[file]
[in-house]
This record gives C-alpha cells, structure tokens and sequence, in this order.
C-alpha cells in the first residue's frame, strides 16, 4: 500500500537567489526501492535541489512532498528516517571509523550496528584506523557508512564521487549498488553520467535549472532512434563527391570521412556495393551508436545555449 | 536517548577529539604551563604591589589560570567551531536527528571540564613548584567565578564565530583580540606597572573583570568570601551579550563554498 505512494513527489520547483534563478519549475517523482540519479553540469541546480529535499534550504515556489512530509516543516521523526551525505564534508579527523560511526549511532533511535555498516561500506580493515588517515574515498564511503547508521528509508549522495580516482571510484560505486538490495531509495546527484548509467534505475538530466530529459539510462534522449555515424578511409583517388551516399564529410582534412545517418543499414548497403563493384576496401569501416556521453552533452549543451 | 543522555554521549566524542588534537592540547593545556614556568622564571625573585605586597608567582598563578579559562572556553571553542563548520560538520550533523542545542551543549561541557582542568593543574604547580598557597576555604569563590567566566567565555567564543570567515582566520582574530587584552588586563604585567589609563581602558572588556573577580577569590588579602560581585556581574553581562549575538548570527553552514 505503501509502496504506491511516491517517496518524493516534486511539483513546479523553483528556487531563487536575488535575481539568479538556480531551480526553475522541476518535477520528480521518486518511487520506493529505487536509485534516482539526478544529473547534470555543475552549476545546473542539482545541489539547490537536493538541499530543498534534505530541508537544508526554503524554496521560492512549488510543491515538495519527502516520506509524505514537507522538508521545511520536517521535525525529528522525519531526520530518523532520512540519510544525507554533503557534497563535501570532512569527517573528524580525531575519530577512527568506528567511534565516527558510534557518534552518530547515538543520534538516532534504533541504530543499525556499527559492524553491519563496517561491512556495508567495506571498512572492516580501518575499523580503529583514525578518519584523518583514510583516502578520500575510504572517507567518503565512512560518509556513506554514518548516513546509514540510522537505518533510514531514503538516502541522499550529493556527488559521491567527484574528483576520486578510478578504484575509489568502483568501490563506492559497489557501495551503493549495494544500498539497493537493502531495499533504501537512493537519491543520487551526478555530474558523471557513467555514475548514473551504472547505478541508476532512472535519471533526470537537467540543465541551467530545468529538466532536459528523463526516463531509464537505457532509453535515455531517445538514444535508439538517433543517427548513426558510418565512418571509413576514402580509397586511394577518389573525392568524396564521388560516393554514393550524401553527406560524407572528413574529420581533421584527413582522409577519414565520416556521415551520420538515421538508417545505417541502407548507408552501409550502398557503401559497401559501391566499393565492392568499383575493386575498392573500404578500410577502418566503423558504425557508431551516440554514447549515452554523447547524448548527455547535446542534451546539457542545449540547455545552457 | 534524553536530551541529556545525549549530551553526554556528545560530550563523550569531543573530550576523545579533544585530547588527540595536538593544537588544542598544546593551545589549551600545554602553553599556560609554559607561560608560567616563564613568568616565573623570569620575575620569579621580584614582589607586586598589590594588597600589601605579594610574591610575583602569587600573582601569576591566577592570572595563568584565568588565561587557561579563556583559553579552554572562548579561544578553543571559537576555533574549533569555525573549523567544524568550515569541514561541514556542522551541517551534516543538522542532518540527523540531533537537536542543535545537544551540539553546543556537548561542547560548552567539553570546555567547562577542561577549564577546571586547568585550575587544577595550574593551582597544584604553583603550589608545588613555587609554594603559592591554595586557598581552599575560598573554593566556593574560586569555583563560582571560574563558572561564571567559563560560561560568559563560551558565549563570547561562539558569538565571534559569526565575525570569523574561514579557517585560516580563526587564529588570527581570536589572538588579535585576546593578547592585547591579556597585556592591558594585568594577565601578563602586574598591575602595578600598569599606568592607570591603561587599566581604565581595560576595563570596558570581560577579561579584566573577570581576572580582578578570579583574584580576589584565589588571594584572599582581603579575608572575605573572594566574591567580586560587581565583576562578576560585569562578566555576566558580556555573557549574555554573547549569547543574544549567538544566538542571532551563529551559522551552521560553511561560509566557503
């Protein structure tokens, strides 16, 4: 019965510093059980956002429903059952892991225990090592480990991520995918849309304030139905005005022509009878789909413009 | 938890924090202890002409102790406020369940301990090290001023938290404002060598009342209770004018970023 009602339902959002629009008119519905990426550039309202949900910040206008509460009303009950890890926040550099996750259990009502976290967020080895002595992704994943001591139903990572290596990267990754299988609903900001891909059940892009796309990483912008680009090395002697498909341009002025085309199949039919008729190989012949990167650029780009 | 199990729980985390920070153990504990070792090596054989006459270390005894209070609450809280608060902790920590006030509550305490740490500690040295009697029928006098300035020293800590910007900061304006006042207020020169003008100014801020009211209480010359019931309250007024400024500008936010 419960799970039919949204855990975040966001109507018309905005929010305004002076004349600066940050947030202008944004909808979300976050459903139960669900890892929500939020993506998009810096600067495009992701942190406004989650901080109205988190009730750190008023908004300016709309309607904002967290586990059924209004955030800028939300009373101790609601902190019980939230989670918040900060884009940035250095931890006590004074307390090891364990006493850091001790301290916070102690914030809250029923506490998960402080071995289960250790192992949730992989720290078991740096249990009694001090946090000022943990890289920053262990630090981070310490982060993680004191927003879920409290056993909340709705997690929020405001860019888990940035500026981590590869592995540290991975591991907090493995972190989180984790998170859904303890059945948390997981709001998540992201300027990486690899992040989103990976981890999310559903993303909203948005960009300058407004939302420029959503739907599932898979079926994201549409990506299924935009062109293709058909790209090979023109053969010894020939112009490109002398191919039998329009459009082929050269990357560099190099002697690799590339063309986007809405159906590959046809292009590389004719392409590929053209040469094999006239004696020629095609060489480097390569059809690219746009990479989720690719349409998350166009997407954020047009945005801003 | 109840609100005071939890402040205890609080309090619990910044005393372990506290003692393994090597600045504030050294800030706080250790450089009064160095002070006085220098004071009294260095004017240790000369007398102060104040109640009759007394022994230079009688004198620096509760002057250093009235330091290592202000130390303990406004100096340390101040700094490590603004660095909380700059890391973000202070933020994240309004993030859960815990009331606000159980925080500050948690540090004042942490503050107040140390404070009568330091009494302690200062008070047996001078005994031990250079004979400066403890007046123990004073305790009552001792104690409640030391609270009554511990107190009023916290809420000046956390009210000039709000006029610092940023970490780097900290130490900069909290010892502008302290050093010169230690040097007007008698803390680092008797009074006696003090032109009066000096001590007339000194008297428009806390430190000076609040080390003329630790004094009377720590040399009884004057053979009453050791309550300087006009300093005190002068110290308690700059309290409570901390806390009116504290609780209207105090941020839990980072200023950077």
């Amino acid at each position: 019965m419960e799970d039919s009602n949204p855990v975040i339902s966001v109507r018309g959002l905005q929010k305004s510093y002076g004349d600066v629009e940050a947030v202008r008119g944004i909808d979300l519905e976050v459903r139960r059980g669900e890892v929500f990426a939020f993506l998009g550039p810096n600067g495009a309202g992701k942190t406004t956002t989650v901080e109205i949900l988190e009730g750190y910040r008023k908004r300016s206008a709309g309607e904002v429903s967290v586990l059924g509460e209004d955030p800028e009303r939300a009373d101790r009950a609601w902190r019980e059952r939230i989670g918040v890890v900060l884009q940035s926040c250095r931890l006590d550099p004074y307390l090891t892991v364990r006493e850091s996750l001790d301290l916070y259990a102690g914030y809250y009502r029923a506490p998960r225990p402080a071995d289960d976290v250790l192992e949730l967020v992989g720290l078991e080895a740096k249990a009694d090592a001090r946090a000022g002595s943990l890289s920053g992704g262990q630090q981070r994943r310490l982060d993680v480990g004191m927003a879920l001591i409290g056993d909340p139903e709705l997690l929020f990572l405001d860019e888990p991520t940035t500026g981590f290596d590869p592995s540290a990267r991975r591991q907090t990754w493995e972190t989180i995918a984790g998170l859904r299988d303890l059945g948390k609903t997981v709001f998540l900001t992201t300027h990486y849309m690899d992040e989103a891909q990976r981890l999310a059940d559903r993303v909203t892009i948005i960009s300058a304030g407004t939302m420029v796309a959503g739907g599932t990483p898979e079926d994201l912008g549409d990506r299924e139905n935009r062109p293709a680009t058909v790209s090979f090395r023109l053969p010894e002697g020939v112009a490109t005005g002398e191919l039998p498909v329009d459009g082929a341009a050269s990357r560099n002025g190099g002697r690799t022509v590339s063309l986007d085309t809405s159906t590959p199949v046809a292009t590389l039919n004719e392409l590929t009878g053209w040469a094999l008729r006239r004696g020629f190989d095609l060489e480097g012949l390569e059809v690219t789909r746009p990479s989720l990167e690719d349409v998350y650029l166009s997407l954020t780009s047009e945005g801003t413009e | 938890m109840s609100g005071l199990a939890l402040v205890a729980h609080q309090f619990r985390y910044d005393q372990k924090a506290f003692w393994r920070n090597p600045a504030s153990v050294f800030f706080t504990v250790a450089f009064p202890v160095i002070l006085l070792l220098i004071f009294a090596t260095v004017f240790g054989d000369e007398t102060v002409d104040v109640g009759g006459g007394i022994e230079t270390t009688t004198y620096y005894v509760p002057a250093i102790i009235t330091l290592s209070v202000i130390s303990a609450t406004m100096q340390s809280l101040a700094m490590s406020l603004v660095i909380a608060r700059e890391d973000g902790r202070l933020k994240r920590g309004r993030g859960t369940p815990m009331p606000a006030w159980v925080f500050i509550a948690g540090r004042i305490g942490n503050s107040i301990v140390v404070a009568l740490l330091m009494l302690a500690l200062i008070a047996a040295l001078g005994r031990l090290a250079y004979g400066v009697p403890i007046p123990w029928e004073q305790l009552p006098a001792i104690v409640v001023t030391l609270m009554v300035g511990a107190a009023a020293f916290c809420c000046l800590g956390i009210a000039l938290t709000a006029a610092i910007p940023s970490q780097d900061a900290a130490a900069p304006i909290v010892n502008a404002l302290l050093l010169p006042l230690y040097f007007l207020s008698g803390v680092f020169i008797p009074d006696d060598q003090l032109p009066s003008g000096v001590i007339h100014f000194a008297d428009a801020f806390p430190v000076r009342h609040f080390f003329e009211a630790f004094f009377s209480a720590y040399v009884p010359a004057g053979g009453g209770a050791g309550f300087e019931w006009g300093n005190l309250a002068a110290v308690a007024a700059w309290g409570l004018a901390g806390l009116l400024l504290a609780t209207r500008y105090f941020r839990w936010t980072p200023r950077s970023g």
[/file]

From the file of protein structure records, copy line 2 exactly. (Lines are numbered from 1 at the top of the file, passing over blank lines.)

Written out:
This record gives C-alpha cells, structure tokens and sequence, in this order.